M.P. worked for hours trying to get this shamrock fold to come out right, using an iron to set the edges just so.

The simple table scarf is several green bandanas ironed flat and folded together, bordered by green Mardi Gras beads.

At left, Irish soda bread; at right, pasties filled with meat and potato

A rarebit sauce to go on the soda bread

A luscious dark brown gravy to go over the pasties
Some tasty Guinness Draught Stout to accompany the appetizers
Our succulent corned beef, hot from the oven, glazed with mustard and brown sugar

M.P.'s renowned Truckstop Cabbage with red onions and carrots

Delicious potato pancakes topped with green onion bits and served with sour cream

M.P. takes particular pride in his scones, which are very tender inside, a real treat served piping hot with butter.

More stout to wash down the corned beef, potato pancakes, truckstop cabbage, and scones

Dinner left us so full we could hardly eat our delicious dessert, chocolate cake made with Guinness, topped with a frothy chocolate topping and shaved chocolate bits.  But we made a gallant effort.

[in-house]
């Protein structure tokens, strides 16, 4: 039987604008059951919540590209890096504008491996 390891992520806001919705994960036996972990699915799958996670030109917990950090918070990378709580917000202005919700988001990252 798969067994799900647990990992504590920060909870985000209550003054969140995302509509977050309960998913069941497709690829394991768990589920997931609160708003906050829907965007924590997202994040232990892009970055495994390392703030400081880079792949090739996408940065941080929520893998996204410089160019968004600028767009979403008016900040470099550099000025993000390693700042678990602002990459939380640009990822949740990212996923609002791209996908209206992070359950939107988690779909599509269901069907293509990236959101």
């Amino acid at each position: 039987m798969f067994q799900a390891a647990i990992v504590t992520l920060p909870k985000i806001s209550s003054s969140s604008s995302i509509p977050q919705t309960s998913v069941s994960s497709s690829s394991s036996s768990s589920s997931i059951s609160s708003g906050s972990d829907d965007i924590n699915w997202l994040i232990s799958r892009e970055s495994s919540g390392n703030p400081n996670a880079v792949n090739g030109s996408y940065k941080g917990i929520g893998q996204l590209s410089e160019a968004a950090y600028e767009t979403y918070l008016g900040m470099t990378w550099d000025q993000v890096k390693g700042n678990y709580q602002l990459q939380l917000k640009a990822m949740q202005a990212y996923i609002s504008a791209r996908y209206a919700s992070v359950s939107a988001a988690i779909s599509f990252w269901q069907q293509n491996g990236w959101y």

I may update some descriptions with more details when I have a chance to double-check with the cook.  It was a scrumptious meal, though, and very filling.  We both conked out early afterwards and slept like babies.

Tuesday, March 19, 2019

The State of the South

It may come as a surprise to some folks that there's more to the South than pickup trucks, country music, and good old boys. The Alabama Shakespeare Festival, located in Montgomery, produced this thought-provoking video last fall as part of its Southern Writers Festival of New Plays.

Your Head Trucker attended some plays at the ASF when it was brand new, back in the 1980s, and can highly recommend its beautiful lakeside campus and innovative staging. I'm sorry to have to report, though, that the cheap seats were rather uncomfortable for a long-legged man: my knees were jammed against the back of the seat ahead of me all through each performance. (This seems to be a universal problem in modern theaters.)  Still, it was an enjoyable experience overall.

In case any of y'all will be touring through Alabama this year, the Festival's 47th season will include productions of Hamlet, As You Like It, Romeo and Juliet, Saint Joan, Our Town, The Sound of Music, and Steel Magnolias, along with newer works by contemporary playwrights.

Sunday, March 17, 2019

Sunday Drive: The King of Love My Shepherd Is